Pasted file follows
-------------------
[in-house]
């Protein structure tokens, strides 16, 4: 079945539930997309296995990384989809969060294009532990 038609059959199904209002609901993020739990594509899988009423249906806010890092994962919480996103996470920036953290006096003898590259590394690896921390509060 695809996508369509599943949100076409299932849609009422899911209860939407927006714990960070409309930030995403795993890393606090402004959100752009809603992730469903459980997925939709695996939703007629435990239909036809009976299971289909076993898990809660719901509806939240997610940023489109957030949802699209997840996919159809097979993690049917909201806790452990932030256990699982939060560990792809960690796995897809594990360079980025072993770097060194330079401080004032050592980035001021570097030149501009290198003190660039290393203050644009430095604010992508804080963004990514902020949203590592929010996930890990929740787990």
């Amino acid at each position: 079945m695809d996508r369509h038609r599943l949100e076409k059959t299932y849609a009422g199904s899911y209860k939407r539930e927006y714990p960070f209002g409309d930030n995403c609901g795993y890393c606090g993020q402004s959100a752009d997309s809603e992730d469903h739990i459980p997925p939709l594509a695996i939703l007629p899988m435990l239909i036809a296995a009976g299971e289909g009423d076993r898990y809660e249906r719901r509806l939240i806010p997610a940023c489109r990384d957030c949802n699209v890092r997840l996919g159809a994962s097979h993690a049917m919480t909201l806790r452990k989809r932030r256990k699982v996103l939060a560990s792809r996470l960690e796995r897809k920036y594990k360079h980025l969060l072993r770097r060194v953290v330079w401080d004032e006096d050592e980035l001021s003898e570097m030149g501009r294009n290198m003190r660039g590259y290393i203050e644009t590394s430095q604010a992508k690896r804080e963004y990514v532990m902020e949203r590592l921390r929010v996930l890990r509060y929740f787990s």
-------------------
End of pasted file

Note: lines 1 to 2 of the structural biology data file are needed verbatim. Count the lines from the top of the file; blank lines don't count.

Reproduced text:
[in-house]
């Protein structure tokens, strides 16, 4: 079945539930997309296995990384989809969060294009532990 038609059959199904209002609901993020739990594509899988009423249906806010890092994962919480996103996470920036953290006096003898590259590394690896921390509060 695809996508369509599943949100076409299932849609009422899911209860939407927006714990960070409309930030995403795993890393606090402004959100752009809603992730469903459980997925939709695996939703007629435990239909036809009976299971289909076993898990809660719901509806939240997610940023489109957030949802699209997840996919159809097979993690049917909201806790452990932030256990699982939060560990792809960690796995897809594990360079980025072993770097060194330079401080004032050592980035001021570097030149501009290198003190660039290393203050644009430095604010992508804080963004990514902020949203590592929010996930890990929740787990």